Community Wildlife Area – October 2020

View from The Wildlife Patch

The late summer has become a quieter period on the wildlife patch with fewer butterflies about other than the ubiquitous small and large whites. The recent warm dry weather may bring a late emergence of several species, red admirals, tortoiseshells, and peacocks in particular, and also a few small coppers perhaps.

We have cut down the spent flowers and other vegetation on the meadow patches. The dead stems were left for a few days to release their seeds then raked off to avoid increasing the fertility of the area which would encourage coarse grasses and weeds. We shall plant a few native perennials in these areas to reinforce those in the seed mix we sowed in the autumn.

I mentioned last month that dragonflies had been seen laying eggs in the pond. Since then we have spotted little groups of the dragonfly nymphs stalking about at the pond bottom. So far those seen were nymphs of the emperor which are identifiable by their large size and long narrow shape.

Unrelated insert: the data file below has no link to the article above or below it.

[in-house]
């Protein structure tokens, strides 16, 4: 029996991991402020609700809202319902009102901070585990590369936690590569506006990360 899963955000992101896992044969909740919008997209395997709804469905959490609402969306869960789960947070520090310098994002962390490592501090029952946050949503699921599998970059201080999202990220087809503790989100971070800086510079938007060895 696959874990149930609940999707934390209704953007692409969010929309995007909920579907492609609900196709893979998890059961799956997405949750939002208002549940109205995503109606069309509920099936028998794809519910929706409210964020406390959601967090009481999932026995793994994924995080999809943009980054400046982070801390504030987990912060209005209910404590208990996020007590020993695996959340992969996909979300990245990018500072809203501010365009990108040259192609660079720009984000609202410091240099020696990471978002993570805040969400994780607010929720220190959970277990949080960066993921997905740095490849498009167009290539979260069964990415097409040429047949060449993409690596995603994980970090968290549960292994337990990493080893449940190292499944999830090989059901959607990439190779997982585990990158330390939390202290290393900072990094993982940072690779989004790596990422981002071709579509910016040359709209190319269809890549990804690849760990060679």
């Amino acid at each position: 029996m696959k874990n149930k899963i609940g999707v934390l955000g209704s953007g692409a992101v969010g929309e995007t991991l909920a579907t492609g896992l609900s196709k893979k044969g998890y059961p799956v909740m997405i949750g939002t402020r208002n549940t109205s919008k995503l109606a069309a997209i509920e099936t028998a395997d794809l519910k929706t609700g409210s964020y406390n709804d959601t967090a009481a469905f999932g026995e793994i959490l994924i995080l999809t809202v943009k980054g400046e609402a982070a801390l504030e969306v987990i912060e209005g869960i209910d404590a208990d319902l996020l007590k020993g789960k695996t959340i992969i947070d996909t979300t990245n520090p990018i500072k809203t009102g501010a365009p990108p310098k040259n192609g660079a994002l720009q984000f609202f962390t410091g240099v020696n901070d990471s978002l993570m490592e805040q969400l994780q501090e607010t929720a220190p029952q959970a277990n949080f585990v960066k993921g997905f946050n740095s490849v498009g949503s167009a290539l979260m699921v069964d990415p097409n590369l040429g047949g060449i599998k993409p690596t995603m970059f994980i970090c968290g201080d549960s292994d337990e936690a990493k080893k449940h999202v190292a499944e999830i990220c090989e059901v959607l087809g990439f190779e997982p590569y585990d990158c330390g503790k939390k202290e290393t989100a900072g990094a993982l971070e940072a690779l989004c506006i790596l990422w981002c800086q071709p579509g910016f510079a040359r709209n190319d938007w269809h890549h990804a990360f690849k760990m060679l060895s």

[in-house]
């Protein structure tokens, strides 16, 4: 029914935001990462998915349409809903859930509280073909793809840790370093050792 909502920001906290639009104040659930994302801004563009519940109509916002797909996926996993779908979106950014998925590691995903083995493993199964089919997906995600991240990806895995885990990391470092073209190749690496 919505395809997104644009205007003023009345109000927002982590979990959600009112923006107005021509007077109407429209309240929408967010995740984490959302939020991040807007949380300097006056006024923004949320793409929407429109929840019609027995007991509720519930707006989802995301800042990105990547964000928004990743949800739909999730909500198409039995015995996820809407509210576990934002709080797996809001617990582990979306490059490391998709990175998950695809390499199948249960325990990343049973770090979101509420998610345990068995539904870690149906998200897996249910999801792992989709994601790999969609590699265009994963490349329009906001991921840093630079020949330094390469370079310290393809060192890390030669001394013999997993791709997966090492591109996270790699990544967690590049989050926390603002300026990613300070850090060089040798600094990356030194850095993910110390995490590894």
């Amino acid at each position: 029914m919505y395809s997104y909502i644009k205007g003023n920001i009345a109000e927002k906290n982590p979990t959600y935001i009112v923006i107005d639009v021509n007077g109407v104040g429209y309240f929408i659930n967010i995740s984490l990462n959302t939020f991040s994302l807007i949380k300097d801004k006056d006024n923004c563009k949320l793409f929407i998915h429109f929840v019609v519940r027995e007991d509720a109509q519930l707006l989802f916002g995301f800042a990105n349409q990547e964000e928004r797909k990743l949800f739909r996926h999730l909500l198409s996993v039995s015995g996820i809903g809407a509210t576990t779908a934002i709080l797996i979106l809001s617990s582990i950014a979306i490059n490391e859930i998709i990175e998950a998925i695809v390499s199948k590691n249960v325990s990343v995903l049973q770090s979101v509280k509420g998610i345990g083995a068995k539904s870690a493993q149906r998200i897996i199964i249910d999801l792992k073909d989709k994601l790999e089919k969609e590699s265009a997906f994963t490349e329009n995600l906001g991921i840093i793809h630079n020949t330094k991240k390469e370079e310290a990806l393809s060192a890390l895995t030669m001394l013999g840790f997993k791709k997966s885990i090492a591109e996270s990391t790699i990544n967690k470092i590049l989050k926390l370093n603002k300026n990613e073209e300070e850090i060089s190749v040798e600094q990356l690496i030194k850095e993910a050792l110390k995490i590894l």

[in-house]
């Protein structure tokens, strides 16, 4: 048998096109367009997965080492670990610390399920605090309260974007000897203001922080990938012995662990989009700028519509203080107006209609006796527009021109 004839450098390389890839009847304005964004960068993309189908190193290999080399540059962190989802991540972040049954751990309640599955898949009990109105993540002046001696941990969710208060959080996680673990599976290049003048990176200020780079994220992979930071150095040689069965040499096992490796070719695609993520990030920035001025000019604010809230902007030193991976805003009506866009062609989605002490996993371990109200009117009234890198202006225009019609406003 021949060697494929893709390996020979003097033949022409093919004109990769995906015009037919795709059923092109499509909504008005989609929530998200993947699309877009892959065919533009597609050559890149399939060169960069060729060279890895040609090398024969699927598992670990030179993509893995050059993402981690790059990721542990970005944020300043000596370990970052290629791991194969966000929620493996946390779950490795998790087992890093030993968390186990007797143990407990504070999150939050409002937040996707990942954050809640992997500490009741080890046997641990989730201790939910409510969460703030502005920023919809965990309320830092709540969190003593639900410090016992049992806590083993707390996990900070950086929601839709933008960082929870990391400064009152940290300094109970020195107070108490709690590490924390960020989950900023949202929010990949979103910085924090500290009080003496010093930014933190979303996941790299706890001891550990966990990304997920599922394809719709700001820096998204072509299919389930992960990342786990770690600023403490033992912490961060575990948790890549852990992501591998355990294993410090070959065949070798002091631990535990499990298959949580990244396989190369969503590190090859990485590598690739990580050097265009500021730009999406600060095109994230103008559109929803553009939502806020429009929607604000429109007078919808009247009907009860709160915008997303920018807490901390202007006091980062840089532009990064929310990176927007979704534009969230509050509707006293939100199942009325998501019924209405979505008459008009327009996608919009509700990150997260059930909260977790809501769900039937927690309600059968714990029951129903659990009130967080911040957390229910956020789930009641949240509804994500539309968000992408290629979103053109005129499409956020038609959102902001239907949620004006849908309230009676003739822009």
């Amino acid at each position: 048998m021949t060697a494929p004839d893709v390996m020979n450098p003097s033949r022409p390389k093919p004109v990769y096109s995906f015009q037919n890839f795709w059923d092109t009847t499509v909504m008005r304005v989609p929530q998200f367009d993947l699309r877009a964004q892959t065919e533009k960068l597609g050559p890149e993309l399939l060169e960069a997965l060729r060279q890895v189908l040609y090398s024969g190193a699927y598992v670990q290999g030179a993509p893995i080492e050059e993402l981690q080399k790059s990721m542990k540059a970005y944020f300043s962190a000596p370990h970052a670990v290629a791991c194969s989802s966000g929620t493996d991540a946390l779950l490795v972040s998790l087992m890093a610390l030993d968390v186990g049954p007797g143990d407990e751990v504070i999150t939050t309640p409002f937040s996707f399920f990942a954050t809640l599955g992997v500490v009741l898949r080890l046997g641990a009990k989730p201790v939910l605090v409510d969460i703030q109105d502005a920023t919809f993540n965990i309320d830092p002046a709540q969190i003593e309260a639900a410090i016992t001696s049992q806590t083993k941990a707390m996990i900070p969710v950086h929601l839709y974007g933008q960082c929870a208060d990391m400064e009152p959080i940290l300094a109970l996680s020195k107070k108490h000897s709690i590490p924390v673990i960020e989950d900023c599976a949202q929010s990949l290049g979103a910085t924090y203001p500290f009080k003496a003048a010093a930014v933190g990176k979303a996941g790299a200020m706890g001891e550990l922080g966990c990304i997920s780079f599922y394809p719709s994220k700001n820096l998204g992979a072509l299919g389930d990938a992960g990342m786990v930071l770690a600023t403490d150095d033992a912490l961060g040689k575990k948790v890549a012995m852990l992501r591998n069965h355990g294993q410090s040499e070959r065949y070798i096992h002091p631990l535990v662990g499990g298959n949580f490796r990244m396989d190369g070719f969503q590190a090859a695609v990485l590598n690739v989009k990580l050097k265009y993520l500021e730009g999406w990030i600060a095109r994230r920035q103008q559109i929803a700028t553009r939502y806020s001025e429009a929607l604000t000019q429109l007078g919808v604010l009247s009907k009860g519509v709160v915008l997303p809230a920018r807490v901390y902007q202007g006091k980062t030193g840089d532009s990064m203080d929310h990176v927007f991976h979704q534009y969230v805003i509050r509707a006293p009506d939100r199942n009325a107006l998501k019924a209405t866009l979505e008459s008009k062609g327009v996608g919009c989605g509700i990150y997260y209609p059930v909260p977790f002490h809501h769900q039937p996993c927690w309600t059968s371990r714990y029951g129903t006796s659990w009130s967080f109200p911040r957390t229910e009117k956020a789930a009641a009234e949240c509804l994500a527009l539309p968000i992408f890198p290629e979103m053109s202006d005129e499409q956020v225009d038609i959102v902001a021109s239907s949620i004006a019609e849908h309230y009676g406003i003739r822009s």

Ivy Bees
A recent surprise was the discovery of a large colony of ivy bees on a nearby allotment patch. These are a species of solitary bee which dig burrows in loose sandy soil, and apparently rather like allotments. They aren’t disturbed by the allotment holders’ cultivation and luckily they are stingless. Although classed as solitary bees they appear to like making their burrows in close proximity to each other producing large groups. They are notable for only being active in the autumn, unlike most other species of bee, as they prefer to stock their burrows with ivy pollen, which only flowers at this time of year. Ivy bees are a recent arrival in this country from the continent and are gradually moving across the country.

Mark Newstead

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